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February 22, 2024

We Must Not Think of Ourselves by Lauren Grodstein ~ a Review

by Susan Roberts

A heart-wrenching story of love and defiance set in the Warsaw Ghetto, based on the actual archives kept by those determined to have their stories survive World War II.

Amazon affiliate links are used on this site. A free book was provided for an honest review.

book cover of historical fiction novel We Must Not Think of Ourselves by Lauren Grodstein
November 2024; Algonquin Books; 978-1643752341
audio, ebook, print (304 pages); historical fiction

This well-written and well-researched novel is a look inside the day-to-day life of the Jewish people inside the Warsaw Ghetto.   It is based on the Oneg Shabbot organization that interviewed people in the ghetto who wanted their stories to survive the war and tell the real story of their lives in captivity.

Adam is 42 years old and his beloved spouse had died several years before.  She had been from a very rich Polish family and her father convinced Adam that he would help him.  In reality, he tricked Adam and took his home and made arrangements for Adam to go live in the Warsaw ghetto where he was forced to live in a small apartment with two families - a total of 10 people.  He teaches school for some of the children and works in one of the Jewish agencies.,  When he's approached by the head of a secret group, he's asked to help them interview people in the Ghetto to get the story of their lives both inside their day-to-day lives in the ghetto as well as their lives in Warsaw before the war.  He begins to document the stories of his friends, students, and other people that he meets.  One of the people he interviews is the wife of one of the families that he shares an apartment with.  She is the mother of two boys and she and Adam fall in love.  In 1942, the Germans started to liquidate the Ghetto and send the inhabitants to 'work camps' that were really concentration camps where many of them were put to death.  When Adam finds out that there is a possibility of escaping from the ghetto, he has to decide if he'll take a chance and who he will take with him?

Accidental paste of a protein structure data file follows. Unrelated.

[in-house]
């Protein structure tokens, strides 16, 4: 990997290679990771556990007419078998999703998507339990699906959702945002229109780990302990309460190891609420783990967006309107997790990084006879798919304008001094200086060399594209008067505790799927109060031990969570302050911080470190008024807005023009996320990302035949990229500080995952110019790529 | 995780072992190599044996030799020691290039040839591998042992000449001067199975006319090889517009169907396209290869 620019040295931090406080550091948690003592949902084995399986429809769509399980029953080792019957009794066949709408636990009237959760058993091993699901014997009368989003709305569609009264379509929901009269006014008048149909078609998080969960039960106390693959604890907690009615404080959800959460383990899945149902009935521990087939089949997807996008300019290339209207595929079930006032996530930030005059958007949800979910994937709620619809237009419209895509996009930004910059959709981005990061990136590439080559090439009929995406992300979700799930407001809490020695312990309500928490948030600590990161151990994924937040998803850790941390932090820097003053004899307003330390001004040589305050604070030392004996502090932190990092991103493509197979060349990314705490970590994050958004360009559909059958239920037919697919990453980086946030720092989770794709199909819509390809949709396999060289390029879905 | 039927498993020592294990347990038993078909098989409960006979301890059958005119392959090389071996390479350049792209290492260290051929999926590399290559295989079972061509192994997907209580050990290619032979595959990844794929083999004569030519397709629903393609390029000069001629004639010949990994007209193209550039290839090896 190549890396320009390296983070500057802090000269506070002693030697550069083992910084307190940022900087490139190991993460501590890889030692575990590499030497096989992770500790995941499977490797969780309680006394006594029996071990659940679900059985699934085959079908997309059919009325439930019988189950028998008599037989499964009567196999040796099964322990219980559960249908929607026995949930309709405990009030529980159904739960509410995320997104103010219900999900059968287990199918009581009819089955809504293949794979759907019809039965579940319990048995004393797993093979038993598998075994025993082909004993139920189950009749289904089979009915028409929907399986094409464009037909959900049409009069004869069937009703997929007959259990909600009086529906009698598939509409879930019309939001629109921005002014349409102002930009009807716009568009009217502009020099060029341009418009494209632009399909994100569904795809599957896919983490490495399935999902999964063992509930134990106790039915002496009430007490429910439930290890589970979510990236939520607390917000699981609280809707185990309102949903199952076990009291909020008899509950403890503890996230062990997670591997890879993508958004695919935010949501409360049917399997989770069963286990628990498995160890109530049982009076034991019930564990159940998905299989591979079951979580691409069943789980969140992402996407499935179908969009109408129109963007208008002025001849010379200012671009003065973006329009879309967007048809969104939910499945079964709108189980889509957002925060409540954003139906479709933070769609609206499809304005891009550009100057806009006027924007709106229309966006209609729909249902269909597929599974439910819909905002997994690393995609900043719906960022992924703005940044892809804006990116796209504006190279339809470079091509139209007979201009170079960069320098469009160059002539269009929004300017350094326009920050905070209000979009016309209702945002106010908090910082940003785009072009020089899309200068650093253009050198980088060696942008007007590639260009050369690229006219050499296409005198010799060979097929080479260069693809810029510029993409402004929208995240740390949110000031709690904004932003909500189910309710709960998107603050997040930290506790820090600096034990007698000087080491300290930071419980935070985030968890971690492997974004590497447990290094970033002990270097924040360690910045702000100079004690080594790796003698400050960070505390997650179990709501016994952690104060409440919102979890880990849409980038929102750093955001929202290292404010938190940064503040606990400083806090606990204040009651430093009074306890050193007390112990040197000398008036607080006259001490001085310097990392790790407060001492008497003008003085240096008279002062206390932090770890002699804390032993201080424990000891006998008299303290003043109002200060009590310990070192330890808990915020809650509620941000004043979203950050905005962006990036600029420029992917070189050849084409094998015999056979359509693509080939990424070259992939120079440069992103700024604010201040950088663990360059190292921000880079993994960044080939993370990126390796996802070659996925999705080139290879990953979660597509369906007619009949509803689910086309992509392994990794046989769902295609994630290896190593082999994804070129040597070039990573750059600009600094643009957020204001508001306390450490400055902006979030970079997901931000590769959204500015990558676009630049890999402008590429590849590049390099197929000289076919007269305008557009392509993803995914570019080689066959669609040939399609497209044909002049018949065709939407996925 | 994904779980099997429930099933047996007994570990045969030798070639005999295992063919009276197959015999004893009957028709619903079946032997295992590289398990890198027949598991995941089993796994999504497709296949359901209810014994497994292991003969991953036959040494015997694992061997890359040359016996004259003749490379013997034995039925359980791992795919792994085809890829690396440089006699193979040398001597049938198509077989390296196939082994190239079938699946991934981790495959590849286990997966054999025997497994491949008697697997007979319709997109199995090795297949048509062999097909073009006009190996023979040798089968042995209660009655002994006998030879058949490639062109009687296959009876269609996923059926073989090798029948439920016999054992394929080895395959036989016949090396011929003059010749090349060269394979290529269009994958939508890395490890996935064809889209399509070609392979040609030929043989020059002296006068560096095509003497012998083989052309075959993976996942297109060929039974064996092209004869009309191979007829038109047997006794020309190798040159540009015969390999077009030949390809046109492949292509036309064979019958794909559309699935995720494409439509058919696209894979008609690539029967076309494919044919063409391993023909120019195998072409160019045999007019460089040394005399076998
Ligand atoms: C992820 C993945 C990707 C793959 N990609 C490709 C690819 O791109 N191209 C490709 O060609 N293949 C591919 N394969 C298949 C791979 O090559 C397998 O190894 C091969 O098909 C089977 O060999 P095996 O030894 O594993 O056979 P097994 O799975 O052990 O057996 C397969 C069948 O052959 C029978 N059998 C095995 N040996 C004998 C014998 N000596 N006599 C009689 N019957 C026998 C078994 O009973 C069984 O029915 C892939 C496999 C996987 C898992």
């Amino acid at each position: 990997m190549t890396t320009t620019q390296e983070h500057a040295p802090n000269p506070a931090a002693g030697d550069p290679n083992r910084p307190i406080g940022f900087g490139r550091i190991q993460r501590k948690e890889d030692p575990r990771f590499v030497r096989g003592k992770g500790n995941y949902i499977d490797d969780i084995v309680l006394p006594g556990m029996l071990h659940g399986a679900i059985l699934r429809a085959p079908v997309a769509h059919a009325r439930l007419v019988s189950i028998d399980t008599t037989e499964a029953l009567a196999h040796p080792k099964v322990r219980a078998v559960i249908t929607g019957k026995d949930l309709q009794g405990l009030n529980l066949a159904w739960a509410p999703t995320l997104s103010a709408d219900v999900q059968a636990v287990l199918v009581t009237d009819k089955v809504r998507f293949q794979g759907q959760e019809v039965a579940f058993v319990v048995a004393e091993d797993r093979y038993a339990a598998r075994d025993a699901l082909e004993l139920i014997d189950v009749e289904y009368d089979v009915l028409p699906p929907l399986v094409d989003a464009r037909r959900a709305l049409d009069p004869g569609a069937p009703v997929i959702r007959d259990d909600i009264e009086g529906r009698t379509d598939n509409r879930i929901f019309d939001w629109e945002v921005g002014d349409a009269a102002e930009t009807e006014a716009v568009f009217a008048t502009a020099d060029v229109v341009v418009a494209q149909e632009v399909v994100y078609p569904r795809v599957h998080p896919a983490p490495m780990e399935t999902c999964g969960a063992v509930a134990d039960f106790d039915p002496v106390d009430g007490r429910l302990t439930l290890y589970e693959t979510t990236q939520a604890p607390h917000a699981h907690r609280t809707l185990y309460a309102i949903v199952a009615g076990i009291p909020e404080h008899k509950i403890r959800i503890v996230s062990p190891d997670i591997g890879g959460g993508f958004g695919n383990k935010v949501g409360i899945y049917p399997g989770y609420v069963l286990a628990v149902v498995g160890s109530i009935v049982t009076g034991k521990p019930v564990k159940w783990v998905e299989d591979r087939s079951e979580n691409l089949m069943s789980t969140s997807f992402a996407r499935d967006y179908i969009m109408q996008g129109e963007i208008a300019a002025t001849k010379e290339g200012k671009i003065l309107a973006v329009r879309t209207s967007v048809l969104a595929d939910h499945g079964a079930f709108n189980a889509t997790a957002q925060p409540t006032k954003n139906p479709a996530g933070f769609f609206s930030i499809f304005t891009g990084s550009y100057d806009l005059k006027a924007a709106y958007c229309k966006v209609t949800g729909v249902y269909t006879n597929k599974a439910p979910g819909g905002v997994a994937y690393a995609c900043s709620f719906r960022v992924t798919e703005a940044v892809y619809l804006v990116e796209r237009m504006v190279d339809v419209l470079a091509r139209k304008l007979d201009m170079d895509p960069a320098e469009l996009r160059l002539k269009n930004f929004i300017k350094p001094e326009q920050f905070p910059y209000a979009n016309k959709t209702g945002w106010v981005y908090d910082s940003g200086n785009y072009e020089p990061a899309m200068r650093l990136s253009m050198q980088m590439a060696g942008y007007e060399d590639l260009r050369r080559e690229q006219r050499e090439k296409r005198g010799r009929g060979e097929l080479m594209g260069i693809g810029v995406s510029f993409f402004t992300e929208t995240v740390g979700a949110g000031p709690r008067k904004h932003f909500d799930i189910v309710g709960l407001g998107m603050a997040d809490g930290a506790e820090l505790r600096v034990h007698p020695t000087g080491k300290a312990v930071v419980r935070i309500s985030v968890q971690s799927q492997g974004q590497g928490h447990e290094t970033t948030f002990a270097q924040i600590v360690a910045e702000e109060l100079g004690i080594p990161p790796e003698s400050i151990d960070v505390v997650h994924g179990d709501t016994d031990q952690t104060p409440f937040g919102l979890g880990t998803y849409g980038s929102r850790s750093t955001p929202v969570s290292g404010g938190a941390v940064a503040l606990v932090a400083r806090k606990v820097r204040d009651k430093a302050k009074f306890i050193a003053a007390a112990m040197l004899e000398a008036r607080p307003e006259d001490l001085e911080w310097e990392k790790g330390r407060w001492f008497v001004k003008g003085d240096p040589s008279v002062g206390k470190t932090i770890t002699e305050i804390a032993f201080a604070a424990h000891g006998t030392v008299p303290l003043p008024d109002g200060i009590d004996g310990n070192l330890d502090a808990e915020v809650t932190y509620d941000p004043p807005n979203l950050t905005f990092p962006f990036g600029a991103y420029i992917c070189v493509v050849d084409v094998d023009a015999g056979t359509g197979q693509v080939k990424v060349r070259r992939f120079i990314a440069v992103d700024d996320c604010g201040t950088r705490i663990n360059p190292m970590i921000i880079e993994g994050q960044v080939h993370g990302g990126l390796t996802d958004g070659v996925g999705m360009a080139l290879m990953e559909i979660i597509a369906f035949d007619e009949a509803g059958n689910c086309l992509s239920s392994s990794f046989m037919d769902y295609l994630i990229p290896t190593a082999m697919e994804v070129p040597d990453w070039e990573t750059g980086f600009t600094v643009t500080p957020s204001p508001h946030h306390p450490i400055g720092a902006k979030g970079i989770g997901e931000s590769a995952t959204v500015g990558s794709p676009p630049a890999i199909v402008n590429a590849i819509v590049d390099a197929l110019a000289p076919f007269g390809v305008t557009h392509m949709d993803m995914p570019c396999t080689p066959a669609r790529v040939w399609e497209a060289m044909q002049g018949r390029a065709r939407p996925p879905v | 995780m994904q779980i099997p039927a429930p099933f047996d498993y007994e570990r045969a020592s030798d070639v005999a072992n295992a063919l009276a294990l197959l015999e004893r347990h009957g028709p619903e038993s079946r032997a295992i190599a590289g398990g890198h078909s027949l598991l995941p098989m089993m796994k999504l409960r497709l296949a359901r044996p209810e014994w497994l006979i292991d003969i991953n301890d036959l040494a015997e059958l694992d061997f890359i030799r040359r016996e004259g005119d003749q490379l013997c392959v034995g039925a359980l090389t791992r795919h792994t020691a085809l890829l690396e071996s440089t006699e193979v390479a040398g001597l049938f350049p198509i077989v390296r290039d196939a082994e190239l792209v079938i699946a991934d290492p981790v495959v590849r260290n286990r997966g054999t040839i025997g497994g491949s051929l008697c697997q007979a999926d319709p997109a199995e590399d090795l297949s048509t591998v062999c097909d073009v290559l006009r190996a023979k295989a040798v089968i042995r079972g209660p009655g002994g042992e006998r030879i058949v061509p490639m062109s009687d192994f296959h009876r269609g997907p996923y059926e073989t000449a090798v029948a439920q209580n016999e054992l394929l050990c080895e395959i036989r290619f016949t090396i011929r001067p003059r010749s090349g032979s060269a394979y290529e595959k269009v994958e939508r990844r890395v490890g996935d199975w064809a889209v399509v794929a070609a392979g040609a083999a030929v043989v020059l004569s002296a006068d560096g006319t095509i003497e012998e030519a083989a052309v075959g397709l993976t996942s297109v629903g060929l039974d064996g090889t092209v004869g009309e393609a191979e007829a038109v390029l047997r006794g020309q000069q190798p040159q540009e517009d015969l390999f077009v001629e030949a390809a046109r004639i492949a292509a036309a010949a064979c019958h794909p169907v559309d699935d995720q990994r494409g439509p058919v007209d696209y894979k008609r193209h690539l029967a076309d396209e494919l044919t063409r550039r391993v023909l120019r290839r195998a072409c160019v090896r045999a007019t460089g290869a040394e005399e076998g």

This book is well-researched.  Using some of the interviews from the archives, the readers get a close look at what life was really like for the Jewish people crowded into a small space and policed by German soldiers many of whom enjoyed punishing and torturing the inhabitants.  Adam is a complex character who tries to make the best of his life even though he sees very little future for many of the people he deals with.

I read a lot of World War II fiction and this is the first time I've read about the underground group that interviewed so many inhabitants of the Warsaw Ghetto.  Many of the documents survived the war and are on display at a museum in Warsaw.

Note:  The Oneg Shabbat group kept the memory of the Jews imprisoned in the Warsaw ghetto and their deaths in extermination camps. Its members undertook a unique form of intellectual resistance against Nazi Germany. The result, the Underground Archive of the Warsaw Ghetto, is the most important testimony of the Holocaust.

Susan Roberts grew up in Michigan but loves the laid-back life at her home in the Piedmont area of North Carolina where she is two hours from the beach to the east and the mountains in the west.  She reads almost anything but her favorite genres are Southern Fiction and Historical Fiction.   

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